Part political thriller, part meditation on social change, part love story, The Children of Harvey Milk tells the stories of courageous men and women around the world who came forward to make their voices heard during the struggle for equal rights.
Reynolds’ investigative analysis is a prescient reality check ... a vital almost up to the minute barometer of where LGBTQ civil and human rights stand ... [Reynolds’] style is one based on meticulous research and thorough sourcing that is a bit heavy at times, but this is vital documentation of the gay civil rights movement in our perilous times. That it comes out on the 40th anniversary of Harvey Milk’s death honors the work of a transformational politician and testament to his enduring legacy.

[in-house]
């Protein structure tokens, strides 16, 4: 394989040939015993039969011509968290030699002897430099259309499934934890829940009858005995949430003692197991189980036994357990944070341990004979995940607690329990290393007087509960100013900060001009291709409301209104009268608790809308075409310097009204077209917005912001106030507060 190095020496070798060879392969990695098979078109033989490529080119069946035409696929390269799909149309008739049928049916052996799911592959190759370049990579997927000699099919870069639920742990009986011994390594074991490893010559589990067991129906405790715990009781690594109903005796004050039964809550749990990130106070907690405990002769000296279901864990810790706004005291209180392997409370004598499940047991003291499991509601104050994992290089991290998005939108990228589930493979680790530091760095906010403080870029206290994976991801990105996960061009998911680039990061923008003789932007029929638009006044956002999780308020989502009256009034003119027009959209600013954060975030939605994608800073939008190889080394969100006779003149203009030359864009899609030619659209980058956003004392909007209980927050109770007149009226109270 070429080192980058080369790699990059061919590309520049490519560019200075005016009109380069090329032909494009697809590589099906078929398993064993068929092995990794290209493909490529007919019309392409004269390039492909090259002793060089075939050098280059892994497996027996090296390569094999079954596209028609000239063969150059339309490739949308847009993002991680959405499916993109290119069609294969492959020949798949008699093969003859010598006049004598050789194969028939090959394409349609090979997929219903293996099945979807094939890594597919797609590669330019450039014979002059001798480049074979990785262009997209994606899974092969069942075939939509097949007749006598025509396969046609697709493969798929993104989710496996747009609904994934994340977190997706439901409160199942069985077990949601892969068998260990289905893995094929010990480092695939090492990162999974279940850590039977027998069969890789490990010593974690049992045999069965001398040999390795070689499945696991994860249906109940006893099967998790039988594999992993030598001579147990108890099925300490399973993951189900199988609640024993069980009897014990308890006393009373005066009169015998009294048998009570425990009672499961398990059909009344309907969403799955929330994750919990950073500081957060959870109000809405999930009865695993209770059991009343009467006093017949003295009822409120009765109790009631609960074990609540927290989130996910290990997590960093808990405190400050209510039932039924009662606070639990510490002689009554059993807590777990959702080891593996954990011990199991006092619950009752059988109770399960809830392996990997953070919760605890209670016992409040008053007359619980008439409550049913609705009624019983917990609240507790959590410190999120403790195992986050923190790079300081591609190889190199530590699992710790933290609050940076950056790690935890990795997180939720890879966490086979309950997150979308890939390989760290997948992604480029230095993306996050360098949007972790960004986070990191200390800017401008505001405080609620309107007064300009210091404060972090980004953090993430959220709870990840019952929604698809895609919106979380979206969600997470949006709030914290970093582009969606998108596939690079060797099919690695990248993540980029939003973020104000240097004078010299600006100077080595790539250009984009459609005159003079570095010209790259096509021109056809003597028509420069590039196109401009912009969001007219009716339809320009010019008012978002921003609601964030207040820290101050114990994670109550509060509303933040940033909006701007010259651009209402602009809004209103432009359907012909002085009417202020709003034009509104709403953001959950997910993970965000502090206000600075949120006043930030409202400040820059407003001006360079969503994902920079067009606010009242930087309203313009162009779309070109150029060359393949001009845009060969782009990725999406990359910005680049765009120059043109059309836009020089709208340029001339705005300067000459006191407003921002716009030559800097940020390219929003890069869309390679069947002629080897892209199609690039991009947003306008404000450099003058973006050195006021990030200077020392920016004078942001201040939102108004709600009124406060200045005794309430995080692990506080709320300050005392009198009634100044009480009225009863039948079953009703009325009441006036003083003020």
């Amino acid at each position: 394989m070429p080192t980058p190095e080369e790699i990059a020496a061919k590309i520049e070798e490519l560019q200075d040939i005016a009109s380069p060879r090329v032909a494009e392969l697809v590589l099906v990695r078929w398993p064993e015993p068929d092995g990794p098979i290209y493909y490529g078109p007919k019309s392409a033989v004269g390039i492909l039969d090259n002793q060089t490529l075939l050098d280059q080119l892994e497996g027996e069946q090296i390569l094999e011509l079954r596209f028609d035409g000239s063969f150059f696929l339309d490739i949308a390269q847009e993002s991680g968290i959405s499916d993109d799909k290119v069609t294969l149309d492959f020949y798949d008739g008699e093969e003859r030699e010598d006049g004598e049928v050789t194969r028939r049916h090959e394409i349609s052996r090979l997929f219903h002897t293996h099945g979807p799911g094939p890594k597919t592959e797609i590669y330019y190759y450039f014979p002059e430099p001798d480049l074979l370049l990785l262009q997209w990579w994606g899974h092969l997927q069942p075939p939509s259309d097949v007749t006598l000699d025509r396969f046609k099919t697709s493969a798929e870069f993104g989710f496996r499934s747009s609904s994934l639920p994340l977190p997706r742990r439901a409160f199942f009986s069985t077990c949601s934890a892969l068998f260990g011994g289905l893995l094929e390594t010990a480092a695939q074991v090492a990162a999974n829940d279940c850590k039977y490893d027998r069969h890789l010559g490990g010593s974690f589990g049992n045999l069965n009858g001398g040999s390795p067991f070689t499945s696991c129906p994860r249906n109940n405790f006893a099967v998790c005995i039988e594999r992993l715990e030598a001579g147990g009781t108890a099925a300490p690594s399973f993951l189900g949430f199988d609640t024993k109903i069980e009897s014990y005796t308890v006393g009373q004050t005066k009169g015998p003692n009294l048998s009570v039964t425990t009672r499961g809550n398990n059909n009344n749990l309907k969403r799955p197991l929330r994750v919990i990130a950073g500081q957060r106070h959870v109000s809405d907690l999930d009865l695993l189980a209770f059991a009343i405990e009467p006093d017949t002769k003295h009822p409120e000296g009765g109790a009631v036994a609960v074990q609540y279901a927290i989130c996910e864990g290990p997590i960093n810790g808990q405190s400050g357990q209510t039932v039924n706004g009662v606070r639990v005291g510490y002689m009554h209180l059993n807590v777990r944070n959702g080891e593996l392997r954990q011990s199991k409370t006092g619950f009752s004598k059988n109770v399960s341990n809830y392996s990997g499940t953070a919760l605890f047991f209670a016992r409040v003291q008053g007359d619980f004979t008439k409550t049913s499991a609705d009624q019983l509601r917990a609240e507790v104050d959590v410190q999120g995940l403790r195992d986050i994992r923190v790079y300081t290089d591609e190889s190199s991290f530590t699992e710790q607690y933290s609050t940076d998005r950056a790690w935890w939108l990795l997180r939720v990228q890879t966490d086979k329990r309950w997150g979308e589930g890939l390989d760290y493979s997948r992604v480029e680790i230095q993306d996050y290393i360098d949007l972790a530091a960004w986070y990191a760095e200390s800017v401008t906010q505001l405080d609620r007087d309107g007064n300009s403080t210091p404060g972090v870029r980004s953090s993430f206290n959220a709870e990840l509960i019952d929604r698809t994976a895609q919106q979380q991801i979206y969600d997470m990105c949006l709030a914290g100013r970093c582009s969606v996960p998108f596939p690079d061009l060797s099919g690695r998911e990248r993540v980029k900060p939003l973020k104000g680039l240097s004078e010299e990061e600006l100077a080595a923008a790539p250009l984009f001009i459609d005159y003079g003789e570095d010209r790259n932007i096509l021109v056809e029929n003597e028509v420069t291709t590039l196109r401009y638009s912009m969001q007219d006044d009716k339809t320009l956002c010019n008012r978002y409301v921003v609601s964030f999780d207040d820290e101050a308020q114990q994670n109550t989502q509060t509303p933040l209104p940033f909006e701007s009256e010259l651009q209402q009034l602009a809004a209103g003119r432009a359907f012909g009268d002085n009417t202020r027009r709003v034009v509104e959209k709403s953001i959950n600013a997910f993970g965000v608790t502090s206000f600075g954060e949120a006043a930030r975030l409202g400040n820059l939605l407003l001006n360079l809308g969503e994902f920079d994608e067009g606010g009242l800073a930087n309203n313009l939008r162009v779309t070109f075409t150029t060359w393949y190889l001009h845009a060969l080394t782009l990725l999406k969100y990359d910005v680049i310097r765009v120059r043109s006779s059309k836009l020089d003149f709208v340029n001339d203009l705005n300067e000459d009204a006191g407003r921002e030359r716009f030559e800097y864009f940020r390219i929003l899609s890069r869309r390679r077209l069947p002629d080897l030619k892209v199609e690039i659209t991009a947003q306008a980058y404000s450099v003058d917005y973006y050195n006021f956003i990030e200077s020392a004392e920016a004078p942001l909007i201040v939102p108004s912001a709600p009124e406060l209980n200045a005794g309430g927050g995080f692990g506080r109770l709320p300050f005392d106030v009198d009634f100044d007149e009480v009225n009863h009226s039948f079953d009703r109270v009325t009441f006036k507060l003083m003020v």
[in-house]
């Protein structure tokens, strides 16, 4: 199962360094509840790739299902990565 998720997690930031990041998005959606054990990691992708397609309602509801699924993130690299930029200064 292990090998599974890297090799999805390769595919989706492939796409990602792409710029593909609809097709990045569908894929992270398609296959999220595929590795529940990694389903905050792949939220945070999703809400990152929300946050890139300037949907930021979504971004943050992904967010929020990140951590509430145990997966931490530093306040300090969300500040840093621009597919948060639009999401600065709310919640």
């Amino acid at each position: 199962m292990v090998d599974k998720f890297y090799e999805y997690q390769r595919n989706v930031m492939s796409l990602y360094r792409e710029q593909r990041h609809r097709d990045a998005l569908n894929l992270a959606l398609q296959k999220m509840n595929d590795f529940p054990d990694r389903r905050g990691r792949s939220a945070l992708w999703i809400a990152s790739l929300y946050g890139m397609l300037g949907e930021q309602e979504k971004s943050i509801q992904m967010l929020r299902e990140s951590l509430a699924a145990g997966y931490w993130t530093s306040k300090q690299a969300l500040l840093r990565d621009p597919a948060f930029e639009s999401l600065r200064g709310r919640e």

Refreshingly ambitious in its global scope, even if its examples are almost entirely drawn from the English-speaking world ... reads as a strange amalgam of journalism and political science, not quite succeeding as either ... an engrossing set of journalistic pieces that shows a remarkable lack of interest in the political movements and cultural changes that created the world in which it is possible to elect openly gay political leaders.
Despite the title, readers will find little about Harvey Milk (1930-1978) himself ... Peppering the book with interesting little details—such as transgender poster child Sarah McBride stealing a french fry from the author’s plate—Reynolds nicely textures his deftly researched academic book with a warm human touch ... Illuminating political and social history.